Enthusiastic crowd welcomes Congressman John Lewis to Annual NAACP Banquet

Published 10:14 am Wednesday, June 6, 2018

By Joni Woolf

AMERICUS — One could be forgiven for mistaking the Hanger at South Georgia Technical College for a grand ball room last Saturday night. Bearing little resemblance to the gymnasium that it actually is, on occasion, the space sparkled with handsomely covered chairs boasting elaborate peach-colored bows. The large round tables provided generous space for 10 guests; at each table, in the center, stood a stunning floral arrangement that matched the silk bows. It was a setting worthy of a banquet for a prince. And a prince of the Civil Rights Movement was coming — though he was going to be late. Early in the evening, an announcement informed those waiting for dinner that Congressman John Lewis and his entourage had run into traffic problems and would be late arriving. But the party went on.
Arriving early in the evening was Congressman Lewis’ colleague, U.S. Rep. Sanford Bishop of Georgia’s 2nd District, which includes Americus (Lewis serves Georgia’s 5th District), along with several other dignitaries. The auditorium filled to capacity, and a lively band entertained with current musical hits. Then, following several introductions of local leaders, the audience stood for the band’s introduction to the hymn that everyone in the audience knew by heart: “Lift Every Voice and Sing,” James Weldon Johnson’s now-famous musical tribute to the endurance of black Americans. It was an emotional moment in an evening filled with many of them.

Over 400 people attended the annual NAACP Freedom Banquet in the Hangar at South Georgia Technical College on Saturday. The well-appointed dining area was decorated with beautiful floral arrangements. Keynote speaker was Congressman John Lewis.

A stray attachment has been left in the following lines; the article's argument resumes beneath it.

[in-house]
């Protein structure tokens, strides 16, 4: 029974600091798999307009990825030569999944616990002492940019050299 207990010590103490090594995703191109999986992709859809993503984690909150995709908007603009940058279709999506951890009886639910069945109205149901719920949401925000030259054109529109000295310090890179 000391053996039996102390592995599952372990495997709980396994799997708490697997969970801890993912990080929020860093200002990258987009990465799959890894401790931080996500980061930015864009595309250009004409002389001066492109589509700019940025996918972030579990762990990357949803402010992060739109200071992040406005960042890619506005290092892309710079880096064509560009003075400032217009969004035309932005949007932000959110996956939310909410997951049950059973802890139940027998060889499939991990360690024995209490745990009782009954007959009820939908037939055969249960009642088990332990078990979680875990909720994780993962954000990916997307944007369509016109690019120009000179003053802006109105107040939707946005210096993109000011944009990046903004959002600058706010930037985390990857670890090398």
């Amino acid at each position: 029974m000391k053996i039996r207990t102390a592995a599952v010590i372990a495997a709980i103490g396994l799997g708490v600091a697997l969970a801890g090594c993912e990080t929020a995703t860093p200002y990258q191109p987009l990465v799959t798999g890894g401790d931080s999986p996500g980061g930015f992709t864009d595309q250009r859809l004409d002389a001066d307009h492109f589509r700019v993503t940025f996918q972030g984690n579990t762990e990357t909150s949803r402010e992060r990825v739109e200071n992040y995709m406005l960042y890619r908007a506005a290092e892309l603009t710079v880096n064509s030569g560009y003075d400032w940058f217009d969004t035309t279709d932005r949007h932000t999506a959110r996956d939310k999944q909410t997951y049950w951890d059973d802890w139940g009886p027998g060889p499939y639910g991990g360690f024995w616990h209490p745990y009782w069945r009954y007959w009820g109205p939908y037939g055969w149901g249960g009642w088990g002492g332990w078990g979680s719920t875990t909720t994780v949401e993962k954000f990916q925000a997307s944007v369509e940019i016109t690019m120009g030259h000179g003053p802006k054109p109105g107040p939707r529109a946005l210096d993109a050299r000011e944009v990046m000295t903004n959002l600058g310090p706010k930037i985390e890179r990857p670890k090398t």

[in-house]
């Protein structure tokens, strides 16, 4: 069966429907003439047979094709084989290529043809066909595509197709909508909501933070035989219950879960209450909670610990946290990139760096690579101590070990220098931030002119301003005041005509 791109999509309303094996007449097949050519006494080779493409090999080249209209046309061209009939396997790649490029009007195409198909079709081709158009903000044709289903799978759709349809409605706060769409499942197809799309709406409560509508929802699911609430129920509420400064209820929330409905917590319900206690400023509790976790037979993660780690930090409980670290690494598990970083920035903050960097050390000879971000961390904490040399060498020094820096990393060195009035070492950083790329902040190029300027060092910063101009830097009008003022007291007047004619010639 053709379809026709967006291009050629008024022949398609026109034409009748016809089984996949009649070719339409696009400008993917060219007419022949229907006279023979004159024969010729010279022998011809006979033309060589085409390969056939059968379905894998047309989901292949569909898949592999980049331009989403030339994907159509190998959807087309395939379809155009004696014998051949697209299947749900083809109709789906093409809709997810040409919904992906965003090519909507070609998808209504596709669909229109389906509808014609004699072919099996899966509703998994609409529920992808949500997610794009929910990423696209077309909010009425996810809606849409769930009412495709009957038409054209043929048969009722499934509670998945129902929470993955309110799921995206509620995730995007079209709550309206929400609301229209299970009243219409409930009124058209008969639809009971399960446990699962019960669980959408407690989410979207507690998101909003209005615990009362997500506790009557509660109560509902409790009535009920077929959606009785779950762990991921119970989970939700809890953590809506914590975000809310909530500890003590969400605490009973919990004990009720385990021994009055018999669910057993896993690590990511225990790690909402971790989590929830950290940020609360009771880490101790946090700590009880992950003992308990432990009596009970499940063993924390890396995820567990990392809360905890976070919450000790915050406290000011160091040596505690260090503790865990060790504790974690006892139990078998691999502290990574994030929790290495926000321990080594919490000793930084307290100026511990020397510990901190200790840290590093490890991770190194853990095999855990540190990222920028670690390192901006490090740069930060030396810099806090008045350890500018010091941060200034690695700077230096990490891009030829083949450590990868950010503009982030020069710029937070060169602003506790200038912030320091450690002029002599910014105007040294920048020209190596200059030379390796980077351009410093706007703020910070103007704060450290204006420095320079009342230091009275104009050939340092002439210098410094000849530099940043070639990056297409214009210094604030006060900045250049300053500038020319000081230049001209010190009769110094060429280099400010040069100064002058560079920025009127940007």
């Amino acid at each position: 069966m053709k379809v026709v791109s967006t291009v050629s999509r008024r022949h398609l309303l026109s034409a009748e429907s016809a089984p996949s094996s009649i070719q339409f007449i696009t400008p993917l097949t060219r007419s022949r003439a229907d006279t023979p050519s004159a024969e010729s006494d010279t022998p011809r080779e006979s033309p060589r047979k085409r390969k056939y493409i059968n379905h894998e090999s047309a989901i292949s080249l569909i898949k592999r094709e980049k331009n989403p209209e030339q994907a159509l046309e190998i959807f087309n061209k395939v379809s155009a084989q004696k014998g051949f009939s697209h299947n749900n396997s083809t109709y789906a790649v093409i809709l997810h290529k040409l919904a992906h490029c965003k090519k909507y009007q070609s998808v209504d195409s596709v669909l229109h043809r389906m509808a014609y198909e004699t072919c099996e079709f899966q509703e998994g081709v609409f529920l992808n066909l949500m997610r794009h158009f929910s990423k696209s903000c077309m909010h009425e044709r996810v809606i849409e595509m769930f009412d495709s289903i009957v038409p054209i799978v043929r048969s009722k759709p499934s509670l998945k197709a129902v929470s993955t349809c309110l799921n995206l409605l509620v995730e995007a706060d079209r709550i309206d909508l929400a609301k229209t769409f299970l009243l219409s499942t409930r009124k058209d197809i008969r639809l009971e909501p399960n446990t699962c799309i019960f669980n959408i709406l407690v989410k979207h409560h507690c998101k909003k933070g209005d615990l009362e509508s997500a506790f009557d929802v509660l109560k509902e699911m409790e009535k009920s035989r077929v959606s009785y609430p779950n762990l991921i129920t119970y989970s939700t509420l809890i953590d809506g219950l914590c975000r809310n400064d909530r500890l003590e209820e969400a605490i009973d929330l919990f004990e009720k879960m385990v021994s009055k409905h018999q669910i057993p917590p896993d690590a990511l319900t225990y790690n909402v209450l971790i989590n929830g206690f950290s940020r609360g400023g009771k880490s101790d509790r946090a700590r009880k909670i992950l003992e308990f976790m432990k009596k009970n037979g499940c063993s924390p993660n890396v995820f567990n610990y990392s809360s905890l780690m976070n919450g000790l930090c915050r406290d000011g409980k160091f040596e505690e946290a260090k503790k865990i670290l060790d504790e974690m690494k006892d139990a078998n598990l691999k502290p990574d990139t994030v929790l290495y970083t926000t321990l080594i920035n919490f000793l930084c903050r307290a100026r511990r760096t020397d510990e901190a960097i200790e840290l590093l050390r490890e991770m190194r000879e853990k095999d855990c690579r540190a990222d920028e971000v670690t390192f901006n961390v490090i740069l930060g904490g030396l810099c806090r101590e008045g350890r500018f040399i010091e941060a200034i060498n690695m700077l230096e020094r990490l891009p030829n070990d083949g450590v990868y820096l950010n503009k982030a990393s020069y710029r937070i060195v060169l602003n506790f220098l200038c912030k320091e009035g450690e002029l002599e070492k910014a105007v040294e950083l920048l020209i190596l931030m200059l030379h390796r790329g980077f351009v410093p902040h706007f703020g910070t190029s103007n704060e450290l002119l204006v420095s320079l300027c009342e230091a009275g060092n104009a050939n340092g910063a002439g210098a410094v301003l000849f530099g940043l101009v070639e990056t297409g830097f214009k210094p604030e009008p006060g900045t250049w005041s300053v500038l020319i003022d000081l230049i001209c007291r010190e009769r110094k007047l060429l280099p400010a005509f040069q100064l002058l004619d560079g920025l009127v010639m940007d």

A fine dinner followed for some 400 guests, as the crowd waited to hear from the guest of honor. Arriving late, but in no way diminished, Lewis spoke with both wit and wisdom as he rallied the crowd to action — to never, ever give up, to “teach our children, all our children” to be brave, to be involved, to run for office, and, echoing a theme than has run throughout the Civil Rights Movement since the days of the Rev. Martin Luther King Jr.: “you can’t get tired.” He spoke of a forthcoming book he has written that will be out this summer. Called “Run,” the book takes up where his last book, “March,” left off. The title gives notice, and he reiterated it, that part of the aim of “Run” is to inspire this generation to get involved in the democratic process.
Lewis spoke of the Dreamers — those young people who were brought here by their parents and raised as Americans, but who are now threatened with deportation. He got the loudest applause of the evening when he said, “I’m not going to build a wall! I’m going to build bridges!”
A man who wears the scars from the civil rights battles that he endured — those lost and won —is not despairing about his country. His voice still strong and upbeat, Lewis sounds optimistic at a time when other voices cry “doom.” His remains a voice of reason, of looking forward while remembering the journey. It is little wonder that wherever he goes, he gets a standing ovation. It was no different in Americus on Saturday, June 2, as he returned to a town that had not been kind to him in his younger days, and was welcomed as a returning hero. And everyone in attendance knew that, indeed, he was a hero — and that heroes never get tired.